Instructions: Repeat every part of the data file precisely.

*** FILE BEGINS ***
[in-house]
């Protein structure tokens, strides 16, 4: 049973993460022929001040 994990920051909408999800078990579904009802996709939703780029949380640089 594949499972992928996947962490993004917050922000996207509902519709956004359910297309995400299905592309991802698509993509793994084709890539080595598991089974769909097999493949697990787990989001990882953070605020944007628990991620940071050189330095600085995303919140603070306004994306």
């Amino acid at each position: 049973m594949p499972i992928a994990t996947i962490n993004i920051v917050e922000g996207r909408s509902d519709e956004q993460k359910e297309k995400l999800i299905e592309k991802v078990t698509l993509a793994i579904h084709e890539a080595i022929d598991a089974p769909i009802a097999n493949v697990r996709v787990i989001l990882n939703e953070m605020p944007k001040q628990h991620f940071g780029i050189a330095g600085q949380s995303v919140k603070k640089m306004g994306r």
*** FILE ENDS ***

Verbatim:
[in-house]
């Protein structure tokens, strides 16, 4: 049973993460022929001040 994990920051909408999800078990579904009802996709939703780029949380640089 594949499972992928996947962490993004917050922000996207509902519709956004359910297309995400299905592309991802698509993509793994084709890539080595598991089974769909097999493949697990787990989001990882953070605020944007628990991620940071050189330095600085995303919140603070306004994306």
């Amino acid at each position: 049973m594949p499972i992928a994990t996947i962490n993004i920051v917050e922000g996207r909408s509902d519709e956004q993460k359910e297309k995400l999800i299905e592309k991802v078990t698509l993509a793994i579904h084709e890539a080595i022929d598991a089974p769909i009802a097999n493949v697990r996709v787990i989001l990882n939703e953070m605020p944007k001040q628990h991620f940071g780029i050189a330095g600085q949380s995303v919140k603070k640089m306004g994306r």